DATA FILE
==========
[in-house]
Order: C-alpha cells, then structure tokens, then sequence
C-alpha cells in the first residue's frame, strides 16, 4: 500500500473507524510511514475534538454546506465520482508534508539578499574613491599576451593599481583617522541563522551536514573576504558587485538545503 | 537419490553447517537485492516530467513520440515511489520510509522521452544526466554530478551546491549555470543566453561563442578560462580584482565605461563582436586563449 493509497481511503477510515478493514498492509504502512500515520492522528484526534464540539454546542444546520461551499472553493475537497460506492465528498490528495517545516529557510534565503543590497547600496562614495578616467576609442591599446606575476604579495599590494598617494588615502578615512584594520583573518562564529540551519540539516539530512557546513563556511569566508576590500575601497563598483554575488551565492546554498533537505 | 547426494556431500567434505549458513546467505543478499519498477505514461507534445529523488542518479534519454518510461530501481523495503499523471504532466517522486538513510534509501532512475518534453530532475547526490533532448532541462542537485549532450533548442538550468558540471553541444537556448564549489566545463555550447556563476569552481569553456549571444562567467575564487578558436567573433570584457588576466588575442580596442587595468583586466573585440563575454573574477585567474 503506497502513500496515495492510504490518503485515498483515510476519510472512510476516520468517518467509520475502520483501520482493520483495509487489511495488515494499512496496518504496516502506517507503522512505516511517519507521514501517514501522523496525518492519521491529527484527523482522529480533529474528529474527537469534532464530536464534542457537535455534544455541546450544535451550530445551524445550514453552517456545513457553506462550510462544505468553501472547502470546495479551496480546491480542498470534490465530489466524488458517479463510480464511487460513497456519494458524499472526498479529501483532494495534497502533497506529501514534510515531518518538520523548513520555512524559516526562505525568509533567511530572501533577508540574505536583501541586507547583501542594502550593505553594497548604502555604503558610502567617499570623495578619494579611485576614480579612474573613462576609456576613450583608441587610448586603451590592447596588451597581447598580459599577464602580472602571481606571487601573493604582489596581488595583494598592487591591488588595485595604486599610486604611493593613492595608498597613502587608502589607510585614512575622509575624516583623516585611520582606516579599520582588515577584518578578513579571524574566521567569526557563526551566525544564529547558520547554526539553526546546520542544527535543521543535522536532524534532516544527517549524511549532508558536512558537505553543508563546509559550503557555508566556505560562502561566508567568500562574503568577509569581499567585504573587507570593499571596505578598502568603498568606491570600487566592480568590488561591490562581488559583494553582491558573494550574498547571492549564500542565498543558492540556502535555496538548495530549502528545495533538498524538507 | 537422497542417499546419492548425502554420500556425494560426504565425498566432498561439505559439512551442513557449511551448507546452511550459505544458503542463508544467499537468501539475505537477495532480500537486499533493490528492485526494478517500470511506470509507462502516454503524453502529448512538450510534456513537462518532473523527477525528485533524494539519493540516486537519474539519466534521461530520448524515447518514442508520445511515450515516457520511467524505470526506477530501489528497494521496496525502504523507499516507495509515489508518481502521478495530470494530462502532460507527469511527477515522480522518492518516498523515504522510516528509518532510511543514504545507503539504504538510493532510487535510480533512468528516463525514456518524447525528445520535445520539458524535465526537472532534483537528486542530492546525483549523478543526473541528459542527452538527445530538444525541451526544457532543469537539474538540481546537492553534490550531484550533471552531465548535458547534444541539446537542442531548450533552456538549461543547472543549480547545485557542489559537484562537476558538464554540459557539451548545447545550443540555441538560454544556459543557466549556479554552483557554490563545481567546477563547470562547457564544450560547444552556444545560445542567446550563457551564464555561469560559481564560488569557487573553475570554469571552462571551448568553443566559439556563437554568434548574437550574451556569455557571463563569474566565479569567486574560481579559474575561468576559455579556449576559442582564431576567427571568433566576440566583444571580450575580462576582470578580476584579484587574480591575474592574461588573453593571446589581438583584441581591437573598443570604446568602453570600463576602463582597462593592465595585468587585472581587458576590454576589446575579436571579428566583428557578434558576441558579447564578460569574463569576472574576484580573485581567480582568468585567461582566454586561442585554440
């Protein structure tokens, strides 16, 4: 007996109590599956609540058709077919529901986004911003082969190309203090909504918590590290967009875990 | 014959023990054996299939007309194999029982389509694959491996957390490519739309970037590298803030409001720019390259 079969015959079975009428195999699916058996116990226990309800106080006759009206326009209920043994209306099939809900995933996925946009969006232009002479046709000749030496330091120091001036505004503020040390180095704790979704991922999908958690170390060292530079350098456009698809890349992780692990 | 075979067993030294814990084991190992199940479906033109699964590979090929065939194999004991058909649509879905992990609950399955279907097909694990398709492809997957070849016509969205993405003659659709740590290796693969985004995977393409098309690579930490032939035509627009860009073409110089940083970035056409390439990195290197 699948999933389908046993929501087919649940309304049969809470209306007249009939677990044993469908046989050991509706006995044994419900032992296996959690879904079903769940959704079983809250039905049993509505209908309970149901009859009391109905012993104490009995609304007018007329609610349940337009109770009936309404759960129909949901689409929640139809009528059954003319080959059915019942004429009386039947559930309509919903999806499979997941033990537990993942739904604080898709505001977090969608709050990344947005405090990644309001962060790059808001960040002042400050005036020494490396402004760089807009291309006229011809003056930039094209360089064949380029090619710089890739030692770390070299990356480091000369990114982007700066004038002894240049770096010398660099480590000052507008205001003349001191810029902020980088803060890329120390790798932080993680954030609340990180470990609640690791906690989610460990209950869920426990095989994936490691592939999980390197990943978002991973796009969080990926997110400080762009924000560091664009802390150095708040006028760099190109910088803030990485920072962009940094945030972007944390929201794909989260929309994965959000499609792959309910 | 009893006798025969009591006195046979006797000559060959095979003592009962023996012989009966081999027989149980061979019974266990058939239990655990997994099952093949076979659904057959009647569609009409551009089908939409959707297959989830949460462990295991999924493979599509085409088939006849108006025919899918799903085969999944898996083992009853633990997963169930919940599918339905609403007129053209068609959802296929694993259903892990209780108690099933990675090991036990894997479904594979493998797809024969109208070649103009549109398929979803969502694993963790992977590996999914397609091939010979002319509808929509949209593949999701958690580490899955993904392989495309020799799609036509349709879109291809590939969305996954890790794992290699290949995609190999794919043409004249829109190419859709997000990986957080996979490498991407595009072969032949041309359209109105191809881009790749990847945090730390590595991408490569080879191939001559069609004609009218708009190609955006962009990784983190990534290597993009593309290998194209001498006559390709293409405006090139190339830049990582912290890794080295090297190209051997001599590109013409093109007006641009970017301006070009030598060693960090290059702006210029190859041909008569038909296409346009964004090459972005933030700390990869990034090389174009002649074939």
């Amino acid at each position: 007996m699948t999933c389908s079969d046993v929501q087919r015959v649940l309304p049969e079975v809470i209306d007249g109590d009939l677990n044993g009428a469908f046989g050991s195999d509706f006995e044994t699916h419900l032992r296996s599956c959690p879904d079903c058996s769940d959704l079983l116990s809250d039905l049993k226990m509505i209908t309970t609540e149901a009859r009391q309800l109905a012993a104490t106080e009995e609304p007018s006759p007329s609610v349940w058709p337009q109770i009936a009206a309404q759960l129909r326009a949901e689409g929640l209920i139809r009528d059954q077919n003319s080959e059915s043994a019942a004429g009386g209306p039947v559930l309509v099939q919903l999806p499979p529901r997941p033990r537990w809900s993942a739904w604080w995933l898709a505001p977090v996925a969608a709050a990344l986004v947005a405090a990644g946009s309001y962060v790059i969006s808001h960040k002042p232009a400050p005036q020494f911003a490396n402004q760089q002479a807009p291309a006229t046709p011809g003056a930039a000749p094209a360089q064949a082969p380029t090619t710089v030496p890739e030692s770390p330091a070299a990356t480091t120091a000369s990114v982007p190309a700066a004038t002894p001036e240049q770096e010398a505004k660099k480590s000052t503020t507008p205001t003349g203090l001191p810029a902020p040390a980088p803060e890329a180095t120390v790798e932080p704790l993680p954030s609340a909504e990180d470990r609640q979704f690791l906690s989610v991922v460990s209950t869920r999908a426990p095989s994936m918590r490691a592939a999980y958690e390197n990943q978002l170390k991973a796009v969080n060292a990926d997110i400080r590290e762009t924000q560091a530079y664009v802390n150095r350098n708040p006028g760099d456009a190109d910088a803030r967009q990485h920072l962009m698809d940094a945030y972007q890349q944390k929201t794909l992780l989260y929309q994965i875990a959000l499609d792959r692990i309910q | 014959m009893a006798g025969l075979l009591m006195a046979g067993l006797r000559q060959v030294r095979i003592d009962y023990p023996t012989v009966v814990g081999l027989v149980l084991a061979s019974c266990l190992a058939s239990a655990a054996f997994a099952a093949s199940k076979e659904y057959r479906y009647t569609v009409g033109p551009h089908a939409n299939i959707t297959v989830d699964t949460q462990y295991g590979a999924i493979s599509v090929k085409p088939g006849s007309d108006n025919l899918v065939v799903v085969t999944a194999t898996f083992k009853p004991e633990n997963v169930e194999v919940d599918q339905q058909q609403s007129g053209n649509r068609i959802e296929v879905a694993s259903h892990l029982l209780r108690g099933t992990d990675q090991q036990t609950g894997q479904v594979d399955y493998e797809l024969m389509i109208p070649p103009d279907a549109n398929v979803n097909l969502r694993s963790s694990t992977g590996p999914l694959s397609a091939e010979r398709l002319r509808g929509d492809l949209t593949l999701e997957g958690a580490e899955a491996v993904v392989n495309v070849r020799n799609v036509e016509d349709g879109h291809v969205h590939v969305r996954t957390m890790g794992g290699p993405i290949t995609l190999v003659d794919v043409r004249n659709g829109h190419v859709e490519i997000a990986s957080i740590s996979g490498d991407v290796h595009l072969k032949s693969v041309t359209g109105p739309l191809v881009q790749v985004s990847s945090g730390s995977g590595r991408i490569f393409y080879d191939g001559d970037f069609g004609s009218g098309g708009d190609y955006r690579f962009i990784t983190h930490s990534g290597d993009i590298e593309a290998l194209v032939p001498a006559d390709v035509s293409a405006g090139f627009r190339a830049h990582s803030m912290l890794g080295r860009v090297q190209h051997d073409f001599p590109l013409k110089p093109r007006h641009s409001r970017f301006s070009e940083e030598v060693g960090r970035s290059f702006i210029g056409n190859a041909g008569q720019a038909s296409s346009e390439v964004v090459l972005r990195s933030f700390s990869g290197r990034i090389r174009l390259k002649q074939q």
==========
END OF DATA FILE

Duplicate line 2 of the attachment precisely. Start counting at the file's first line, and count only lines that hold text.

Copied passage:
Order: C-alpha cells, then structure tokens, then sequence